Trading rule: Never ignore the stops

“Should you find yourself in a chronically leaking boat, energy devoted to changing vessels is likely to be more productive than energy devoted to patching leaks” .......Warren Buffett

A wise investor once said that the foundation of any winning team or strategy is a great defence and that before you learn to win, you must first learn how not to lose. He stressed that while a great offence would bring goals at some point in the game, a poor defence would result in huge losses. Applying this truth to trading would mean that a great defence (excellent risk management) is of more importance than a great offence (capital appreciation). It is said that a bird in hand is worth more than two in the bush, this couldn’t be truer in the world of forex trading where you need money to make more money.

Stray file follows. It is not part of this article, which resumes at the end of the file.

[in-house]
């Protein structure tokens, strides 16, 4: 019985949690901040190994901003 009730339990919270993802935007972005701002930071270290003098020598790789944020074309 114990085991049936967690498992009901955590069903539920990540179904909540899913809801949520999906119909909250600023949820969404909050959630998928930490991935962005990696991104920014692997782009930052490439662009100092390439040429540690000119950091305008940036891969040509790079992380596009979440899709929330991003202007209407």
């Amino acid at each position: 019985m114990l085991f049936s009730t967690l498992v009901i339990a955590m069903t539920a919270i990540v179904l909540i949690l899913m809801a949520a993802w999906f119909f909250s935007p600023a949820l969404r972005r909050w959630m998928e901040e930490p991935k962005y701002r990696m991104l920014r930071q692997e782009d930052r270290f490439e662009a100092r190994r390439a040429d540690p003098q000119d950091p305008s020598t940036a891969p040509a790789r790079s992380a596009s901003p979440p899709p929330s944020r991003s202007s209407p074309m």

Trading primarily is a probability game, where a combination of good strategy and a suitable risk management system is essential. While having good wins is vital, what is perhaps more important is risk management: the art of minimizing the magnitude of inevitable losses to preserve one's capital for the winning runs. So, in short, excellent risk management would help you to ride out the losing streaks, leaving you with sizable capital until your strategy begins to deliver winning trades. This also prevents a few losses from wiping out a greater number of previous winning trades.